"We annually spend on military security more than the net income of all United States corporations. This conjunction of an immense military establishment and a large arms industry is new in the American experience. The total influence - economic, political, even spiritual - is felt in every city, every statehouse, every office of the federal government. We recognize the imperative need for this development. Yet we must not fail to comprehend its grave implications...
"We must guard against the acquisition of unwarranted influence, whether sought or unsought, by the military-industrial complex. The potential for the disastrous rise of misplaced power exists and will persist. We must never let the weight of this combination endanger our liberties or democratic processes."
Eisenhower, a five-star general, who became president spoke these words in 1961. Can we hear them now, so many years later? If we can, we can perhaps better understand what has happened to our representatives, and work for change. I read a review by Jay Walljasper of "Why We Fight" in Ode Magazine.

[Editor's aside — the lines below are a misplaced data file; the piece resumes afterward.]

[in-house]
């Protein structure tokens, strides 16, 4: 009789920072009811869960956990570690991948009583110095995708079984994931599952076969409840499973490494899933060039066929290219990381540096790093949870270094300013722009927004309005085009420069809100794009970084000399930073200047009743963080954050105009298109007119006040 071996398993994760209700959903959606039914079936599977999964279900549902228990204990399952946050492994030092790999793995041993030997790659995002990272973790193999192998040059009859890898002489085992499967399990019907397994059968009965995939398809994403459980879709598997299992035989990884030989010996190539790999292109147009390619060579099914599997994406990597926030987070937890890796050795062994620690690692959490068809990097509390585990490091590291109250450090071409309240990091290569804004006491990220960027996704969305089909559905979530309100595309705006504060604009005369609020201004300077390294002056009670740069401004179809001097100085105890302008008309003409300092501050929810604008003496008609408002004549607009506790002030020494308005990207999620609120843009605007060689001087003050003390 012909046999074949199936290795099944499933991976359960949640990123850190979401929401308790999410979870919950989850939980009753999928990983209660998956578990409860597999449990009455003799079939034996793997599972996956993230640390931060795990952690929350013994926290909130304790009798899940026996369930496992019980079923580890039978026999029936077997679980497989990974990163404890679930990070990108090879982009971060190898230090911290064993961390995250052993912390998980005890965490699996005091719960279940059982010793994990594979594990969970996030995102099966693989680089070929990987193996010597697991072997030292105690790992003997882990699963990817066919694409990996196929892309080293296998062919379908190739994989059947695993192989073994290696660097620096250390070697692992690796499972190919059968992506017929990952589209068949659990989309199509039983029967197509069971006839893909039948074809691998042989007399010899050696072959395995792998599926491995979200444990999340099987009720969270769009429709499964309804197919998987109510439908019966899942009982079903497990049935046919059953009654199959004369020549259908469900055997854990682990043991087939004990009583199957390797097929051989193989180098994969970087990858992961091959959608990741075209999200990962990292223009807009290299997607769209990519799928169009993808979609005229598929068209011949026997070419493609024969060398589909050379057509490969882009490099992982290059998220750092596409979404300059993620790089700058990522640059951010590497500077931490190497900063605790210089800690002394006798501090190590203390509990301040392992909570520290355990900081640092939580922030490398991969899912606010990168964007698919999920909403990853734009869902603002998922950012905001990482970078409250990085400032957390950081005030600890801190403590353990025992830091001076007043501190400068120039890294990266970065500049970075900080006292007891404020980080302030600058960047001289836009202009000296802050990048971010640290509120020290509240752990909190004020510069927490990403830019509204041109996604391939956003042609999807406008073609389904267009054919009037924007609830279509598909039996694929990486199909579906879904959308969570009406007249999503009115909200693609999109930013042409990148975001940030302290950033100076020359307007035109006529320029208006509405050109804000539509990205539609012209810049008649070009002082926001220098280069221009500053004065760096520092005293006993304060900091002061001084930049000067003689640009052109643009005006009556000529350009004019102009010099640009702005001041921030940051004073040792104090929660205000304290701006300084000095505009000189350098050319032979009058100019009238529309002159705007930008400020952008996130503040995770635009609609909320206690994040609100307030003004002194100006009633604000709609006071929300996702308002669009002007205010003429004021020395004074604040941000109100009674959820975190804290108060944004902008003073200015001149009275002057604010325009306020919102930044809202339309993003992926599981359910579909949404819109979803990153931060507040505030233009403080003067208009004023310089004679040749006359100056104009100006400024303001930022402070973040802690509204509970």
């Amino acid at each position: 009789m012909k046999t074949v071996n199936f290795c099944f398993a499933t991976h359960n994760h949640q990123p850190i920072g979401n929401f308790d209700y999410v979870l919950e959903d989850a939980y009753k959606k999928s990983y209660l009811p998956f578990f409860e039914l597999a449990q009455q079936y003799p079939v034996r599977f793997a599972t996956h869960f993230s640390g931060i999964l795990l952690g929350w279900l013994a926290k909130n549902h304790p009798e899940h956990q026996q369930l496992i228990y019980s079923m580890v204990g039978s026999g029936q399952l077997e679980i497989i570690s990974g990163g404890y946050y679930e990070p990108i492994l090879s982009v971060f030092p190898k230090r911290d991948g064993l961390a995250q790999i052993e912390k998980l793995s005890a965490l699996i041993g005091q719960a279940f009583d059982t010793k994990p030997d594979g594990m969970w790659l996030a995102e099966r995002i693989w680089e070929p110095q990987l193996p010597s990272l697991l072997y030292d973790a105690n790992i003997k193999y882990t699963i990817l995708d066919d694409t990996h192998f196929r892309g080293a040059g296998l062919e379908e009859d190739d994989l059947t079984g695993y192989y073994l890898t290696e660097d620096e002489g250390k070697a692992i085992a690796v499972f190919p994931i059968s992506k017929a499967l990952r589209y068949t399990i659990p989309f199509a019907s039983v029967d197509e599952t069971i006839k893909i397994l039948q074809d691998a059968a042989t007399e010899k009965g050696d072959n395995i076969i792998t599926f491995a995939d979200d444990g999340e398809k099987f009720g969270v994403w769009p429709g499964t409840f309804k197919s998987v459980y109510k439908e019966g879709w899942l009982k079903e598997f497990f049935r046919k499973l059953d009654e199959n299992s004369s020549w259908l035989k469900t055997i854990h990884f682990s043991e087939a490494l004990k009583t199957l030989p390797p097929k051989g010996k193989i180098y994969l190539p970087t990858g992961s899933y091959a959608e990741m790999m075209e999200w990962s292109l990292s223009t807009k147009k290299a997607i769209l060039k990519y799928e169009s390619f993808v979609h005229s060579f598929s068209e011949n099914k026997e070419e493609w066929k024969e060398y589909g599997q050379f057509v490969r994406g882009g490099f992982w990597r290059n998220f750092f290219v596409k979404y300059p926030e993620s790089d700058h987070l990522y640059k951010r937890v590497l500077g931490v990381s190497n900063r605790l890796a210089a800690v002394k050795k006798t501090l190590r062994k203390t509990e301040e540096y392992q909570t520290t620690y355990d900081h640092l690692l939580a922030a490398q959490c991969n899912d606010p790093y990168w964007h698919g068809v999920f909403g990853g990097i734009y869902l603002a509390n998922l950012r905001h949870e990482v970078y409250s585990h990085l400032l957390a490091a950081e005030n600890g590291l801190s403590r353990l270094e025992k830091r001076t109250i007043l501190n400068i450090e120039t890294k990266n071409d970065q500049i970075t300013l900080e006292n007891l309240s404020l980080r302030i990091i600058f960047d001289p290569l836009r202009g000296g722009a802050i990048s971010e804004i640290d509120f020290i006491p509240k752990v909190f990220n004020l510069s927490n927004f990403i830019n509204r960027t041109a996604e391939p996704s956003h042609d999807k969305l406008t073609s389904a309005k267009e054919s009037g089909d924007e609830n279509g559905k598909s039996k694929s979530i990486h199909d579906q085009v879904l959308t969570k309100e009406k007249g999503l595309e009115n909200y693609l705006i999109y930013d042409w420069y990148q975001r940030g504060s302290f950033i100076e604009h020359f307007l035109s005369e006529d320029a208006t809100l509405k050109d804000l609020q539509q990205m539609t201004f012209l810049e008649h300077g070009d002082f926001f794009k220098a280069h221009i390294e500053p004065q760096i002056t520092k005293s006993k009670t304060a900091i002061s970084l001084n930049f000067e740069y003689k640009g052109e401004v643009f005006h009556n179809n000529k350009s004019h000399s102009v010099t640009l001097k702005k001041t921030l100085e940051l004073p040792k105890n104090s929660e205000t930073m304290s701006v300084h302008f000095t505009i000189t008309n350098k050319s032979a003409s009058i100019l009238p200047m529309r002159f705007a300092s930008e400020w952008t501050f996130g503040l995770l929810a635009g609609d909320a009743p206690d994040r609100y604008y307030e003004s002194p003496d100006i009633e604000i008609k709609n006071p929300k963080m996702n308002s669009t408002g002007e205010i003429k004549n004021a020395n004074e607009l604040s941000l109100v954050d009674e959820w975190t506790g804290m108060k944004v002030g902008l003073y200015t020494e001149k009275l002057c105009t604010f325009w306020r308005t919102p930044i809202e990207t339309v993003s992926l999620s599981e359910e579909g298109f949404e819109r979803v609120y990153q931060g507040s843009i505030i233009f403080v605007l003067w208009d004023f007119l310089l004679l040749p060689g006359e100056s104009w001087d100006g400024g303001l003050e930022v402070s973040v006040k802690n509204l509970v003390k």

One problem is this. Chalmers Johnson, a former CIA consultant and president of the Japan Policy Research Institute says, "When war becomes that profitable you are going to see more of it."
Ah, yes, profit. The American dream used to be about freedom. Now, it is profit, and anyone who interferes, beware.
"Historian and journalist Gwynne Dyer - who served in the U.S. Navy and taught military history at top-level military colleges in Canada and Britain, translates the Bush doctrine this way: 'The U.S. will do what it wants - and those who oppose it will be punished."
Let's all see the movie, "Why We Fight," and be reminded of why we shouldn't.